- The National Grocers Association (NGA) outlined claims in a white paper released Tuesday that independent grocers are facing economic discrimination from anti-competitive practices of big box stores and large e-commerce retailers.
- Independent grocers have been forced to pay higher prices for fewer items, because major food retailers are getting different discounts, items and package sizes, according to the NGA. “Not only have independents lost access to popular products, but they have also lost promotional pricing opportunities that allow them to compete on price or discounts in sales,” Greg Ferrara, president and CEO of NGA, said during a press conference.
- The NGA, the Association of Wholesale Grocers (AWG) and independent grocers are asking Congress to update and enforce antitrust laws.
Independent grocers have struggled for years to compete with the buying and pricing heft of major retailers like Walmart. The pandemic has widened the gulf between the two sides, the NGA said, as grocery "power buyers" have leveraged industry disruption and unprecedented consumer demand to gain unfair advantages for their businesses.
"Grocery power buyers have taken advantage of the COVID-19 pandemic to further entrench their economic power at the expense of smaller competitors and producers," the NGA wrote in its white paper.
Courts and regulators haven’t enforced antitrust laws in a generation because the burden of proof is too high for private litigators and enforcement agencies have placed an “overemphasis” on business efficiency, said Christopher Jones, NGA’s senior vice president of government relations and counsel, during a press conference Tuesday.
The NGA and AWG criticized power buyers for leading to shortages of popular items for independent grocers, which often happens when suppliers focus on meeting the rising requirements of large retailers. Walmart, the NGA noted, has tightened its requirements for on time, in full deliveries and charges extra fees to suppliers that fail to meet its rules.
“Under the threat of losing business from those power buyers, which in some cases have 35 to 40% or more of the manufacturer’s total sales in a business that’s razor-thin margins, those suppliers by the large retailers are being forced to their demands or face crashing stock prices or worse yet,” AWG President and CEO David Smith said.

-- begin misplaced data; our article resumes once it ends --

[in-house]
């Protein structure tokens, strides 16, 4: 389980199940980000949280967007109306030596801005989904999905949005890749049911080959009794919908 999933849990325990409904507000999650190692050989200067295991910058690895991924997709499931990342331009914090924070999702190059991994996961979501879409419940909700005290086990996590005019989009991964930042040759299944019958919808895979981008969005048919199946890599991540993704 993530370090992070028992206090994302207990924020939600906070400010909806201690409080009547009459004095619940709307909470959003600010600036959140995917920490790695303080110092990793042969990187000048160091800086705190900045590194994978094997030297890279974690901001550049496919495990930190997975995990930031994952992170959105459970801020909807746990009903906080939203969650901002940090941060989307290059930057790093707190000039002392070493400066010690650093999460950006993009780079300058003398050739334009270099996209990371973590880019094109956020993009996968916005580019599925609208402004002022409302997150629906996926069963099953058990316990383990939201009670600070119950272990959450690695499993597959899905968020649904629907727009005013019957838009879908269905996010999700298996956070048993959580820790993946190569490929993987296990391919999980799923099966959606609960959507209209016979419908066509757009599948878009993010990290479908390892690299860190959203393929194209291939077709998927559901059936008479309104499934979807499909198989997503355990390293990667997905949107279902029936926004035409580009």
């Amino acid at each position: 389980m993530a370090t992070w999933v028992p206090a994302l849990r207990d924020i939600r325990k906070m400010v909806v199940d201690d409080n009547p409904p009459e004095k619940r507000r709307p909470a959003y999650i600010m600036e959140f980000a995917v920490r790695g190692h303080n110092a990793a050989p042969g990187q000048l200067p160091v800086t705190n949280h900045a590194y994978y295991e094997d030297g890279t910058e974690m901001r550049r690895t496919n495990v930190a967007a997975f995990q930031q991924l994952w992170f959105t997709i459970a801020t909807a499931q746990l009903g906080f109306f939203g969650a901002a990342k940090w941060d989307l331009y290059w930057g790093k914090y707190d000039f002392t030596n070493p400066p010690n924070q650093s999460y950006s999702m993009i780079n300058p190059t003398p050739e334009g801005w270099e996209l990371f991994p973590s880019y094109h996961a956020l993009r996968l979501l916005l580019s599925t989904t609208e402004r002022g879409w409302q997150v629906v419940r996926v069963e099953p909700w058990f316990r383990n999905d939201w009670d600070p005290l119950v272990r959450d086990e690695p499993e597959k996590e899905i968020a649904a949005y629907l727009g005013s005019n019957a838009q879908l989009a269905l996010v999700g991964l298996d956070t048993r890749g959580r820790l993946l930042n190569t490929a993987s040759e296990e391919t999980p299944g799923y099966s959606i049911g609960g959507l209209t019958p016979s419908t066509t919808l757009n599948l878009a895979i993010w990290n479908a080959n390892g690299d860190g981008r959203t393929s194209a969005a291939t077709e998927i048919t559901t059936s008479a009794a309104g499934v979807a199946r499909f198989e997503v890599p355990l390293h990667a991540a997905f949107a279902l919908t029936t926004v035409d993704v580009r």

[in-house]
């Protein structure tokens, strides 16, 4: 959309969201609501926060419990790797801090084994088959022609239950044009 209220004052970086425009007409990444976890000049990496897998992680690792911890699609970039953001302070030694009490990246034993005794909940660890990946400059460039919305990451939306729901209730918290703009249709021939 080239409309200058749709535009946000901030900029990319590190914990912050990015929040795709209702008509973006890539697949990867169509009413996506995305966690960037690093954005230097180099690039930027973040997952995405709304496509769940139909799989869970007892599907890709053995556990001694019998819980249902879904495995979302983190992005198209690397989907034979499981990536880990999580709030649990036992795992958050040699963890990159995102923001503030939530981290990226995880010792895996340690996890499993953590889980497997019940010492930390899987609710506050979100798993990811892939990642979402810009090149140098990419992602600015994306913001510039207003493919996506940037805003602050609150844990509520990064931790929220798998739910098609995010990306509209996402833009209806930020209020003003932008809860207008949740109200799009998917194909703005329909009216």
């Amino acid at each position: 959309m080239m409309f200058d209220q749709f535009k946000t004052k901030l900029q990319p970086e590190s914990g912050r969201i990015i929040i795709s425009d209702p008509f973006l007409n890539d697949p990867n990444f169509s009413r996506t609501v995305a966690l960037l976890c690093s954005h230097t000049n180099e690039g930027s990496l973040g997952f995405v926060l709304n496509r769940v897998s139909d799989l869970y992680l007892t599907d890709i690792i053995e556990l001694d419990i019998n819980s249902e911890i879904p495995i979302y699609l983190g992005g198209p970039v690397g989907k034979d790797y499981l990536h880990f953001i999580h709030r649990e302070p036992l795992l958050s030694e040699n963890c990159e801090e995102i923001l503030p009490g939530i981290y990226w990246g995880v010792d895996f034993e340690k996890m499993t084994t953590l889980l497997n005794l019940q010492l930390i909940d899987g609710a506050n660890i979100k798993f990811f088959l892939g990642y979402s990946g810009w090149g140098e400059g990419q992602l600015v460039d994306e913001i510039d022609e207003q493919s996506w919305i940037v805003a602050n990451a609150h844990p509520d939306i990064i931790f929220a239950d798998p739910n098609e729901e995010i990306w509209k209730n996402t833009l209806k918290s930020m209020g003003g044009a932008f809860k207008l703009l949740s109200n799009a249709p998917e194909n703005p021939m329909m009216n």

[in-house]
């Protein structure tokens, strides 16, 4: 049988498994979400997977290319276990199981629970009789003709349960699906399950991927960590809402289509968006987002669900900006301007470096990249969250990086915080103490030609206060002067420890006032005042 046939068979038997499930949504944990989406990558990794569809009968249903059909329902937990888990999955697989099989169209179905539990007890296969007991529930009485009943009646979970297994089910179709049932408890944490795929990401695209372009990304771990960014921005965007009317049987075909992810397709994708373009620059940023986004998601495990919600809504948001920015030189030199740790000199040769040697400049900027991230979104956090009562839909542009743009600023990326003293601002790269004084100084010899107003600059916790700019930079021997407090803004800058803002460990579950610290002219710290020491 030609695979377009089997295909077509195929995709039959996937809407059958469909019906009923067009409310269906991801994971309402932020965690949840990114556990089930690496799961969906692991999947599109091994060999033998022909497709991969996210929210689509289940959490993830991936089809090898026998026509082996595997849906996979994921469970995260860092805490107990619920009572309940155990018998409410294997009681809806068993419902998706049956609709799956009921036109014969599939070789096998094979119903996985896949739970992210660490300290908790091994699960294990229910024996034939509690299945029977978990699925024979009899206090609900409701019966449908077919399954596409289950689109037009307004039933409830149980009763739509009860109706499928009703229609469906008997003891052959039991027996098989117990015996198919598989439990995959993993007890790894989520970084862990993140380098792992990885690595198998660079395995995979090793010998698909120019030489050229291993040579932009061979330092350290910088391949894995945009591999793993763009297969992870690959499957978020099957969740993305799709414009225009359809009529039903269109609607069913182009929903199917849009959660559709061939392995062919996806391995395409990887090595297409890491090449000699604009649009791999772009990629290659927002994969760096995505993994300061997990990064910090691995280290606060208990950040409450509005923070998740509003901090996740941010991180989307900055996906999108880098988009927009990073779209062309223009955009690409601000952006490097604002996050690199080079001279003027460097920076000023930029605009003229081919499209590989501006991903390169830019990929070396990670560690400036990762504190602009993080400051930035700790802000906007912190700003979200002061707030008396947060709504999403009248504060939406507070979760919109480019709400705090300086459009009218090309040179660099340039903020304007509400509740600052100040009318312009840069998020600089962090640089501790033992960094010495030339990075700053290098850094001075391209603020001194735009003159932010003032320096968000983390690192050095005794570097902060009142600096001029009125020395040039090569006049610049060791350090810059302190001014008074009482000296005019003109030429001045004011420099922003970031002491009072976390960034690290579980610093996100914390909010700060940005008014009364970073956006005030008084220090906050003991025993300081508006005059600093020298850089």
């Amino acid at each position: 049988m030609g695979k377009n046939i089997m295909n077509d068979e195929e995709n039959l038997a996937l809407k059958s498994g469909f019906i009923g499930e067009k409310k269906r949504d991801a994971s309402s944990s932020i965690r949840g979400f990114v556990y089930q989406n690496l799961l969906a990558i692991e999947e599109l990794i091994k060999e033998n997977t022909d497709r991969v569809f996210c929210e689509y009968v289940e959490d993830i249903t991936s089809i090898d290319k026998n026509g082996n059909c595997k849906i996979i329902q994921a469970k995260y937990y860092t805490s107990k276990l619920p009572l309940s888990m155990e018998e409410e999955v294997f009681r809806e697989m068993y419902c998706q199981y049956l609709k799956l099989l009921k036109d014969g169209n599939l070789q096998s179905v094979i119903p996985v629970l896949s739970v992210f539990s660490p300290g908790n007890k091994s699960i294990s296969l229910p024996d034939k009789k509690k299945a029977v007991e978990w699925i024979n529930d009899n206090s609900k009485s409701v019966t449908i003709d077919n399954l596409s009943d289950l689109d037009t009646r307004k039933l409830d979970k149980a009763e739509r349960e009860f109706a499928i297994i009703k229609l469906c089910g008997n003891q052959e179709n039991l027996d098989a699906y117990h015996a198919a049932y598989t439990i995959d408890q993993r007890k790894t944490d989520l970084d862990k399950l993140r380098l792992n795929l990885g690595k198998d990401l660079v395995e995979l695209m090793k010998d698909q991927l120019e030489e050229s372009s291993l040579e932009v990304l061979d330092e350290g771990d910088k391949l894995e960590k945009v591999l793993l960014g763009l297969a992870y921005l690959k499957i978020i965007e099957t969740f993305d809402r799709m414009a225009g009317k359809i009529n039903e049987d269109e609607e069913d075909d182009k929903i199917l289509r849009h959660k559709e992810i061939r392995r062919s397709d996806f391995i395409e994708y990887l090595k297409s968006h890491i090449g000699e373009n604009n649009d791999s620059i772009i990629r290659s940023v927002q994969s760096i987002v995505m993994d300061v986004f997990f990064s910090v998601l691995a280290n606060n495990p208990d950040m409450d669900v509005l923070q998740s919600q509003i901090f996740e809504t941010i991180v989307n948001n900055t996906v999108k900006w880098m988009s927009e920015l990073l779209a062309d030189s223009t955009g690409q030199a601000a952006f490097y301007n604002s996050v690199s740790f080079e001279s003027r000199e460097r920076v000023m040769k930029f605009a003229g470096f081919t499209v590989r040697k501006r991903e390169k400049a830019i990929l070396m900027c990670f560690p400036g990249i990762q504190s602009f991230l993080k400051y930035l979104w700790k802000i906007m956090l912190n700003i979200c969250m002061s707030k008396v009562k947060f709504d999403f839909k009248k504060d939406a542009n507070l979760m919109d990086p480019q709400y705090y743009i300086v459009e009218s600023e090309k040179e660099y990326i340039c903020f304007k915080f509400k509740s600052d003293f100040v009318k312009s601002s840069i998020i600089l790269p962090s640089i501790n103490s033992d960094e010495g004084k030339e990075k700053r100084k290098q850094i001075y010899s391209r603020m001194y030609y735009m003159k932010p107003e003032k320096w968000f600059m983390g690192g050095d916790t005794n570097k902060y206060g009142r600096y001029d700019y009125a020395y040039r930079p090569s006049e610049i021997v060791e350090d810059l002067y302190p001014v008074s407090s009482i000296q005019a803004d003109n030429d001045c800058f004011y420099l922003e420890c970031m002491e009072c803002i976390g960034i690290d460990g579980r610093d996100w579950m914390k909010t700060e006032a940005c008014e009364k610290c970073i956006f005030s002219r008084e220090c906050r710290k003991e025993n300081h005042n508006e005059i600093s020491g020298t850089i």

Additionally, purchasing scale is no longer transparent, Smith said: “Companies like ours don’t have targets to shoot at … to remain competitive.”
The white paper explains how anti-competitive tactics can lead to economic discrimination, which affects the products, prices and package sizes available, and supply chain concentration, ultimately hurting independent grocers, farmers and consumers.
Jimmy Wright, president and owner of Wright’s Market in Opelika, Alabama, described during the press conference having trouble keeping items in stock during the pandemic while his competitors did not, causing customers to head to the larger retailers for those items.
“Even when products were limited across the supply chain, my competition received some of the high-demand items such as paper and cleaners, while we received none … This also resulted in a loss of business for Wright’s Market,” Wright said.
Wright said that for years his store has gotten discounted prices less often than its large competitors and is not offered the same package sizes. “For us to compete, we must buy large quantities of these key items while the discount pricing is available,” Wright said.
Some independent grocers have resorted to buying entire pallets of products from their competitors because their retail prices are lower than the wholesale prices quoted to the independents, according to the white paper.
The NGA is calling on Congress to hold investigations and hearings into anti-competitive practices in the grocery industry with a focus on discriminatory impacts on rural and urban consumers, producers and businesses. The group also wants to see Congress serve as a watchdog of antitrust enforcers.
The NGA has been talking with Sen. Amy Klobuchar (D-MN) and Rep. David Cicilline (D-RI), who chair the antitrust subcommittees, along with several Democrats and Republicans, Jones said, noting that Klobuchar has already proposed legislation tackling economic discrimination. The NGA has also talked to Federal Trade Commission (FTC) regulators and is awaiting agency nominees to be appointed and installed, Jones added.
In addition to Congressional action, the NGA said the FTC, the Department of Justice and state attorneys general should examine agreements between grocery “power buyers” and suppliers for discriminatory actions.
“We think this feeds into a lot of the concerns in the Big Tech space,” Jones said, noting that Amazon, which is facing Congressional scrutiny, is ramping up its grocery presence. Without changes, the NGA said that independent stores will continue to consolidate.